A retiree has received a windfall of nearly £133,000 after a chance conversation with an adviser led him to a state pension pot he didn’t know existed.
According to Responsible Life, 76-year-old Peter Williams was looking to release equity from his house in an effort to boost his finances because he thought he wasn’t entitled to a state pension.
He had filled out his pension forms when he retired but, after not hearing back from the government, had assumed he was not eligible.
Because of this, Mr Williams was living off two workplace pensions worth £234 and £275 a month respectively for 11 years and stopped going to his local pub and on holidays in order to make ends meet.
When he turned to equity release, an adviser from Responsible Life, Graeme Donegani, visited him and during the discussions, realised Mr Williams had not received a penny from his state pension.
Mr Donegani and Mr Williams called the state pensions claims line and discovered he was entitled to £274 a week along with a £132,800 windfall payment for all the unclaimed years.
Mr Donegani said Mr Williams had no family and no one to help with financial matters, adding that his case was a “stark reminder” that all retirees should check their entitlements to avoid missing out.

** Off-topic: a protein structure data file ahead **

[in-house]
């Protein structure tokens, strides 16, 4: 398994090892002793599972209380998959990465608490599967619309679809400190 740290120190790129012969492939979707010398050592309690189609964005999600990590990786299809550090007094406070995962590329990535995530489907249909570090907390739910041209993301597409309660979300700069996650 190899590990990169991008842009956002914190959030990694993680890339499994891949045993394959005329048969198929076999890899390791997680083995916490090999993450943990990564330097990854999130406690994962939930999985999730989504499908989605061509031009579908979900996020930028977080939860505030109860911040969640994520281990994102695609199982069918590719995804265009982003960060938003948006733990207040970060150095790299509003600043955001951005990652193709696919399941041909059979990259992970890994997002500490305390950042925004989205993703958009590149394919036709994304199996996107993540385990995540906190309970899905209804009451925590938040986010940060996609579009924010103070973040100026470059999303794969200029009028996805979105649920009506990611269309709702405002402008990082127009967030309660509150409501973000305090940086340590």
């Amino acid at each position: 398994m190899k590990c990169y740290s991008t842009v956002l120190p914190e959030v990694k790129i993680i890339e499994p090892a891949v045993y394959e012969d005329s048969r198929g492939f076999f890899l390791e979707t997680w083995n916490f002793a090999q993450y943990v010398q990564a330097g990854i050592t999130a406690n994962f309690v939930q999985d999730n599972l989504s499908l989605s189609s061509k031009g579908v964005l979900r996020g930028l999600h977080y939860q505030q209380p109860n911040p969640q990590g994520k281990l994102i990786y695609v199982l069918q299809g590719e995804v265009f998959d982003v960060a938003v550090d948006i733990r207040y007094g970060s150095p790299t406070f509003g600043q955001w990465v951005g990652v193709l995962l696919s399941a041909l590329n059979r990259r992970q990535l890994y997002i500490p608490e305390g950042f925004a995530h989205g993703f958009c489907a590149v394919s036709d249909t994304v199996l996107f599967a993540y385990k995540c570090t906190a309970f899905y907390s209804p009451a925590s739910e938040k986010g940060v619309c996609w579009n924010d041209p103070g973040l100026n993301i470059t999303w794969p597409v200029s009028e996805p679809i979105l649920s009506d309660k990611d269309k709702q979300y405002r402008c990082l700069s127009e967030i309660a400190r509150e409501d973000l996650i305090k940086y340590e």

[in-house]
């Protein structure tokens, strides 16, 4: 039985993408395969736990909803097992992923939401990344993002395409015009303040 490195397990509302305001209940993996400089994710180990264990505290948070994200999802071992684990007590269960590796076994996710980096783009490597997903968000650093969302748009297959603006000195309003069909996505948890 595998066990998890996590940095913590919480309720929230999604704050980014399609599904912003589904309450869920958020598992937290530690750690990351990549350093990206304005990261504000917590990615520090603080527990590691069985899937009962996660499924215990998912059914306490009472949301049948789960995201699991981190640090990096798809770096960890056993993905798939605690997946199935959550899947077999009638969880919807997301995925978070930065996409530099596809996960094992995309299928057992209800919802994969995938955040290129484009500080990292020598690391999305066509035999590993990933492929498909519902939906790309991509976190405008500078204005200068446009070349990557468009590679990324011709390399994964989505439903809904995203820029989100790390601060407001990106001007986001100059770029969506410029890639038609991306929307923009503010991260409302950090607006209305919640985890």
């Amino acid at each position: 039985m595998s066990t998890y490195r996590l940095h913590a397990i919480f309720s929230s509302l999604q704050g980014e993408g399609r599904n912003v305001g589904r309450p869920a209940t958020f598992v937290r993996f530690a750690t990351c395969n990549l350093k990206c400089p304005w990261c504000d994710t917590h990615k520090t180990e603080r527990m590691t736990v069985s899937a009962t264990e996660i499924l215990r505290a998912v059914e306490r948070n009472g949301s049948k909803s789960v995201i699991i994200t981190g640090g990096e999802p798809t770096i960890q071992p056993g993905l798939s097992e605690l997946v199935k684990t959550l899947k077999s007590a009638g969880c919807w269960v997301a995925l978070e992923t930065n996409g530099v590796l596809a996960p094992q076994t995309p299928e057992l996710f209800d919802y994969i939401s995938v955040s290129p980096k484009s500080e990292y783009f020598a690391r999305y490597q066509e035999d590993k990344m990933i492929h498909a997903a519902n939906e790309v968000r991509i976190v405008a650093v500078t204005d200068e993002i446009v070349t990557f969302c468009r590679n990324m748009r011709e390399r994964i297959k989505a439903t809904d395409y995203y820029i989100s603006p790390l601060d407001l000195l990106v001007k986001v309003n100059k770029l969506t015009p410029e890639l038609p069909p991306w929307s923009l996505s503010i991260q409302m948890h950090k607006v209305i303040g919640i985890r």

Mr Williams said: “Words cannot describe the elation I feel. I no longer need to release equity in my property and will be able to live comfortably on my pensions.”
Martin Bamford, chartered financial planner at Informed Choice, said Mr William's case was "absolutely an example of the value of advice".
He said: "We must not assume that all clients will be aware of the state benefits or pension assets to which they are entitled. Part of the role of a financial planner is to help clients identify everything they owned and everything they are owed."
Paul Stocks, financial services director at Dobson and Hodge, said many clients often underestimated the value of a state pension and would often receive a “pleasant surprise” when the figures were obtained.
He said: “This story demonstrates not only how the public can at times be detached from their financial futures but also how there are ‘unknown unknowns’ out there.”
Managing director at Responsible Life, Steve Wilkie, agreed, adding it was no “exaggeration” the money would change Mr Williams' life.
“It just goes to show all retirees need to make sure what their entitlements are, and if you make enquiries with the tax office no news isn’t necessarily bad news, he said.
Cases such as this are also hoped to be helped by the pensions dashboard, if state pension data is included.
The dashboard will ensure people throughout the UK have easy access to key information about what pensions they have, who manages them and what they are worth.
The government confirmed in December last year it would introduce multiple pension dashboards, with the first one, developed by the Money and Pensions Service, expected to launch later this year.